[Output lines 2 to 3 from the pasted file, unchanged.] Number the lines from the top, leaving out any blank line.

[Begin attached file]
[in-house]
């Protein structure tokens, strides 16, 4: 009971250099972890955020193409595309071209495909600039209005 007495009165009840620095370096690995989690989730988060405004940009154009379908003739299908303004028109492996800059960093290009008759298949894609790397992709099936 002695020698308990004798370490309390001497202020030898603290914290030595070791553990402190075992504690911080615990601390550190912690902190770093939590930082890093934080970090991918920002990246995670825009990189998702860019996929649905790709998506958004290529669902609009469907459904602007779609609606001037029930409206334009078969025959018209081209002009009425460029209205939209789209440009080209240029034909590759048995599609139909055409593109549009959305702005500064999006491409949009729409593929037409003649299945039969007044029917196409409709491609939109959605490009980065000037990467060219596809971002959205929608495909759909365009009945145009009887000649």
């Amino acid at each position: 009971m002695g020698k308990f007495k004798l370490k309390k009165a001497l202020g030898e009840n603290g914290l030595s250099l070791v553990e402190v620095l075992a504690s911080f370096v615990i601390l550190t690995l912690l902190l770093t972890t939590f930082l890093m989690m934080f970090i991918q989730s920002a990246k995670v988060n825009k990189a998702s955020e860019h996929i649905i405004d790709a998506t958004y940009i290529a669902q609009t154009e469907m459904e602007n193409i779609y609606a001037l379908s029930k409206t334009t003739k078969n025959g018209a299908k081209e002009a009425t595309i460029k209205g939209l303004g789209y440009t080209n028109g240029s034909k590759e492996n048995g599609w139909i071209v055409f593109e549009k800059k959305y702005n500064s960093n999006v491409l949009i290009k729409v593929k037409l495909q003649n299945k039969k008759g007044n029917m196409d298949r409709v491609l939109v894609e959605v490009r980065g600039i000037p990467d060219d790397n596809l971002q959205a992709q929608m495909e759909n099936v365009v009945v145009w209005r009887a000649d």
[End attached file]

């Protein structure tokens, strides 16, 4: 009971250099972890955020193409595309071209495909600039209005 007495009165009840620095370096690995989690989730988060405004940009154009379908003739299908303004028109492996800059960093290009008759298949894609790397992709099936 002695020698308990004798370490309390001497202020030898603290914290030595070791553990402190075992504690911080615990601390550190912690902190770093939590930082890093934080970090991918920002990246995670825009990189998702860019996929649905790709998506958004290529669902609009469907459904602007779609609606001037029930409206334009078969025959018209081209002009009425460029209205939209789209440009080209240029034909590759048995599609139909055409593109549009959305702005500064999006491409949009729409593929037409003649299945039969007044029917196409409709491609939109959605490009980065000037990467060219596809971002959205929608495909759909365009009945145009009887000649």
């Amino acid at each position: 009971m002695g020698k308990f007495k004798l370490k309390k009165a001497l202020g030898e009840n603290g914290l030595s250099l070791v553990e402190v620095l075992a504690s911080f370096v615990i601390l550190t690995l912690l902190l770093t972890t939590f930082l890093m989690m934080f970090i991918q989730s920002a990246k995670v988060n825009k990189a998702s955020e860019h996929i649905i405004d790709a998506t958004y940009i290529a669902q609009t154009e469907m459904e602007n193409i779609y609606a001037l379908s029930k409206t334009t003739k078969n025959g018209a299908k081209e002009a009425t595309i460029k209205g939209l303004g789209y440009t080209n028109g240029s034909k590759e492996n048995g599609w139909i071209v055409f593109e549009k800059k959305y702005n500064s960093n999006v491409l949009i290009k729409v593929k037409l495909q003649n299945k039969k008759g007044n029917m196409d298949r409709v491609l939109v894609e959605v490009r980065g600039i000037p990467d060219d790397n596809l971002q959205a992709q929608m495909e759909n099936v365009v009945v145009w209005r009887a000649d």